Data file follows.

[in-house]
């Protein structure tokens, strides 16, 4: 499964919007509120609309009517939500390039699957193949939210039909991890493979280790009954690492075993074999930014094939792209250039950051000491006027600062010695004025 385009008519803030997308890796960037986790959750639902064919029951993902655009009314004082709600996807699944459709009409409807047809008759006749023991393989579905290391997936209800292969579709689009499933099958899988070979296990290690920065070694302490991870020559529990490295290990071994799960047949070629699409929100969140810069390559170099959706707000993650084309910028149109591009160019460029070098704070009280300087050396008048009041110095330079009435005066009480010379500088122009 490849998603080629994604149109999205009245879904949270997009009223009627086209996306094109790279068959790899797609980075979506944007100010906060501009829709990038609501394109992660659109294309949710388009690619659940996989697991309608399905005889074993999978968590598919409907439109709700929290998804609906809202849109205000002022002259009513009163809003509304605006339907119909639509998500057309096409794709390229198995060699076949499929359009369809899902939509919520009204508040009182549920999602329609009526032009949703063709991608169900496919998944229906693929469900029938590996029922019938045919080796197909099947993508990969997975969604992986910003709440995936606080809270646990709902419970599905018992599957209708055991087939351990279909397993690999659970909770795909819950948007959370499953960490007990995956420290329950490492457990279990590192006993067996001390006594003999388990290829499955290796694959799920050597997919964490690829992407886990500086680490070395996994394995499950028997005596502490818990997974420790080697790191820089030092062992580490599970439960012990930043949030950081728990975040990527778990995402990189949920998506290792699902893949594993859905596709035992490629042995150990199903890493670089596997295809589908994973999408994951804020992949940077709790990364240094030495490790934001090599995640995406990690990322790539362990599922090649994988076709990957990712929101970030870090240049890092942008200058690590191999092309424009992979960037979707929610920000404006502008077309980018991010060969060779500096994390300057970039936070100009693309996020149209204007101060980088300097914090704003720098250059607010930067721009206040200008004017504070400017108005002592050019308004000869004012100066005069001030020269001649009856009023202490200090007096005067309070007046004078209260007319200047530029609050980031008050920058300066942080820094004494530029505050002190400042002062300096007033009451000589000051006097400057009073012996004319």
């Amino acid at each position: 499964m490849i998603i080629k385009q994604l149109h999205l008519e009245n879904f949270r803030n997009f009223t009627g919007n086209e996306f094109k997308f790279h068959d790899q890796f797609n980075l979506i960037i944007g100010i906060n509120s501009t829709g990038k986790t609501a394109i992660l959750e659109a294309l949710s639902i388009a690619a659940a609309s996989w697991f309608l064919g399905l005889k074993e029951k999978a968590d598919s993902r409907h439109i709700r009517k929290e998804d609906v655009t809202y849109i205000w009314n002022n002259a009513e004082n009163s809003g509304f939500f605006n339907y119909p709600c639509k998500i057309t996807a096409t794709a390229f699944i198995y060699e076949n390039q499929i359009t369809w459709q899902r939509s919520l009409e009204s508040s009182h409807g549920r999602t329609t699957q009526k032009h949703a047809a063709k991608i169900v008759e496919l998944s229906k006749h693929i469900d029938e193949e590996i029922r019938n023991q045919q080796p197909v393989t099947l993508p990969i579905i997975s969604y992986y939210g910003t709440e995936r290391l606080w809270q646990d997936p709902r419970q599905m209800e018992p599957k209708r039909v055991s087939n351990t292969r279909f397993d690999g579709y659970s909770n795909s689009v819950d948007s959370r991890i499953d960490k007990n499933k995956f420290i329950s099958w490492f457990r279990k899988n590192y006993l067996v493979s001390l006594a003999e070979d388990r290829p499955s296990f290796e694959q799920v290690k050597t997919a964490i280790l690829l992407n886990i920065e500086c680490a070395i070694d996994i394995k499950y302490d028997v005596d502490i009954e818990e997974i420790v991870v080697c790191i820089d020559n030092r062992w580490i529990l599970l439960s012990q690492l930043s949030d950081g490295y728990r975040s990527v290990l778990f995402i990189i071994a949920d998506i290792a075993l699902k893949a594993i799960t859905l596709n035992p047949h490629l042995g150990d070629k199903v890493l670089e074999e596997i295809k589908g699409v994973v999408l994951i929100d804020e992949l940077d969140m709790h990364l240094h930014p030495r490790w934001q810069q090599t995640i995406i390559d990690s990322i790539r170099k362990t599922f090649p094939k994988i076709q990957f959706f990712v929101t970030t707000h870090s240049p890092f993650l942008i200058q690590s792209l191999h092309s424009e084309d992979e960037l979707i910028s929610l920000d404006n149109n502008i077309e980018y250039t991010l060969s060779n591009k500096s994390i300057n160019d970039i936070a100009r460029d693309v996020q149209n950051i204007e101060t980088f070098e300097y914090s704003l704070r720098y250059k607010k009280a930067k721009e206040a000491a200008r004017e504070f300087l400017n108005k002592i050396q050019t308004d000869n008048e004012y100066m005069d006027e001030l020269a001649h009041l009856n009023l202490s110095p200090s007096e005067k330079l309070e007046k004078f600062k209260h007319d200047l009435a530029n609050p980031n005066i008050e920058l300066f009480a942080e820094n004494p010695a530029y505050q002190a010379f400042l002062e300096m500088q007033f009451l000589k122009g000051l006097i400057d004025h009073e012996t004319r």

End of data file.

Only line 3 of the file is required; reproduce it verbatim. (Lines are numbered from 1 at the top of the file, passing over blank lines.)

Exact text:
């Amino acid at each position: 499964m490849i998603i080629k385009q994604l149109h999205l008519e009245n879904f949270r803030n997009f009223t009627g919007n086209e996306f094109k997308f790279h068959d790899q890796f797609n980075l979506i960037i944007g100010i906060n509120s501009t829709g990038k986790t609501a394109i992660l959750e659109a294309l949710s639902i388009a690619a659940a609309s996989w697991f309608l064919g399905l005889k074993e029951k999978a968590d598919s993902r409907h439109i709700r009517k929290e998804d609906v655009t809202y849109i205000w009314n002022n002259a009513e004082n009163s809003g509304f939500f605006n339907y119909p709600c639509k998500i057309t996807a096409t794709a390229f699944i198995y060699e076949n390039q499929i359009t369809w459709q899902r939509s919520l009409e009204s508040s009182h409807g549920r999602t329609t699957q009526k032009h949703a047809a063709k991608i169900v008759e496919l998944s229906k006749h693929i469900d029938e193949e590996i029922r019938n023991q045919q080796p197909v393989t099947l993508p990969i579905i997975s969604y992986y939210g910003t709440e995936r290391l606080w809270q646990d997936p709902r419970q599905m209800e018992p599957k209708r039909v055991s087939n351990t292969r279909f397993d690999g579709y659970s909770n795909s689009v819950d948007s959370r991890i499953d960490k007990n499933k995956f420290i329950s099958w490492f457990r279990k899988n590192y006993l067996v493979s001390l006594a003999e070979d388990r290829p499955s296990f290796e694959q799920v290690k050597t997919a964490i280790l690829l992407n886990i920065e500086c680490a070395i070694d996994i394995k499950y302490d028997v005596d502490i009954e818990e997974i420790v991870v080697c790191i820089d020559n030092r062992w580490i529990l599970l439960s012990q690492l930043s949030d950081g490295y728990r975040s990527v290990l778990f995402i990189i071994a949920d998506i290792a075993l699902k893949a594993i799960t859905l596709n035992p047949h490629l042995g150990d070629k199903v890493l670089e074999e596997i295809k589908g699409v994973v999408l994951i929100d804020e992949l940077d969140m709790h990364l240094h930014p030495r490790w934001q810069q090599t995640i995406i390559d990690s990322i790539r170099k362990t599922f090649p094939k994988i076709q990957f959706f990712v929101t970030t707000h870090s240049p890092f993650l942008i200058q690590s792209l191999h092309s424009e084309d992979e960037l979707i910028s929610l920000d404006n149109n502008i077309e980018y250039t991010l060969s060779n591009k500096s994390i300057n160019d970039i936070a100009r460029d693309v996020q149209n950051i204007e101060t980088f070098e300097y914090s704003l704070r720098y250059k607010k009280a930067k721009e206040a000491a200008r004017e504070f300087l400017n108005k002592i050396q050019t308004d000869n008048e004012y100066m005069d006027e001030l020269a001649h009041l009856n009023l202490s110095p200090s007096e005067k330079l309070e007046k004078f600062k209260h007319d200047l009435a530029n609050p980031n005066i008050e920058l300066f009480a942080e820094n004494p010695a530029y505050q002190a010379f400042l002062e300096m500088q007033f009451l000589k122009g000051l006097i400057d004025h009073e012996t004319r």